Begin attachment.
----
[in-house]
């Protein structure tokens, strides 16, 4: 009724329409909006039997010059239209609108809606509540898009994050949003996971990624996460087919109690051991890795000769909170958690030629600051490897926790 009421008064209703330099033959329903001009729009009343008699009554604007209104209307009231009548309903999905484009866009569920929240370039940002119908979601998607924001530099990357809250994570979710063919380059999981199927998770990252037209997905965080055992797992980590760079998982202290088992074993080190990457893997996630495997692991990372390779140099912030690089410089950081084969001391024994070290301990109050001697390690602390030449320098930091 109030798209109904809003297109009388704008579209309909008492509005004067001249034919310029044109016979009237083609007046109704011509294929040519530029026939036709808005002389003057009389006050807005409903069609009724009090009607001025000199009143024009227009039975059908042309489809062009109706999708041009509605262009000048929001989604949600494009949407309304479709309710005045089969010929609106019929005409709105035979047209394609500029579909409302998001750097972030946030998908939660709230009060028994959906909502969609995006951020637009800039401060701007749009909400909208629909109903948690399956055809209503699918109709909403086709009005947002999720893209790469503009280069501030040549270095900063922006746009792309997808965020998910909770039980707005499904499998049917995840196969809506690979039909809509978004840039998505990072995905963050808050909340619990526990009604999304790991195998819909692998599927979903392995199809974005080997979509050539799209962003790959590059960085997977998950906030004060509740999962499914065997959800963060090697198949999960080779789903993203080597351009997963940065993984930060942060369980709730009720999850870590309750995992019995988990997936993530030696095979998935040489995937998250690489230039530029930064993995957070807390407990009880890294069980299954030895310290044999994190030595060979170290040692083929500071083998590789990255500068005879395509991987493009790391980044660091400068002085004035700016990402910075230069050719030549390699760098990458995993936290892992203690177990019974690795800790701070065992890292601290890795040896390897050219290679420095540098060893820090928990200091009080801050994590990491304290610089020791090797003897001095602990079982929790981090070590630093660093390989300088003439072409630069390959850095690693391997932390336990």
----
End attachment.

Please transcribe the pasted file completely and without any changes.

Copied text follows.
[in-house]
């Protein structure tokens, strides 16, 4: 009724329409909006039997010059239209609108809606509540898009994050949003996971990624996460087919109690051991890795000769909170958690030629600051490897926790 009421008064209703330099033959329903001009729009009343008699009554604007209104209307009231009548309903999905484009866009569920929240370039940002119908979601998607924001530099990357809250994570979710063919380059999981199927998770990252037209997905965080055992797992980590760079998982202290088992074993080190990457893997996630495997692991990372390779140099912030690089410089950081084969001391024994070290301990109050001697390690602390030449320098930091 109030798209109904809003297109009388704008579209309909008492509005004067001249034919310029044109016979009237083609007046109704011509294929040519530029026939036709808005002389003057009389006050807005409903069609009724009090009607001025000199009143024009227009039975059908042309489809062009109706999708041009509605262009000048929001989604949600494009949407309304479709309710005045089969010929609106019929005409709105035979047209394609500029579909409302998001750097972030946030998908939660709230009060028994959906909502969609995006951020637009800039401060701007749009909400909208629909109903948690399956055809209503699918109709909403086709009005947002999720893209790469503009280069501030040549270095900063922006746009792309997808965020998910909770039980707005499904499998049917995840196969809506690979039909809509978004840039998505990072995905963050808050909340619990526990009604999304790991195998819909692998599927979903392995199809974005080997979509050539799209962003790959590059960085997977998950906030004060509740999962499914065997959800963060090697198949999960080779789903993203080597351009997963940065993984930060942060369980709730009720999850870590309750995992019995988990997936993530030696095979998935040489995937998250690489230039530029930064993995957070807390407990009880890294069980299954030895310290044999994190030595060979170290040692083929500071083998590789990255500068005879395509991987493009790391980044660091400068002085004035700016990402910075230069050719030549390699760098990458995993936290892992203690177990019974690795800790701070065992890292601290890795040896390897050219290679420095540098060893820090928990200091009080801050994590990491304290610089020791090797003897001095602990079982929790981090070590630093660093390989300088003439072409630069390959850095690693391997932390336990």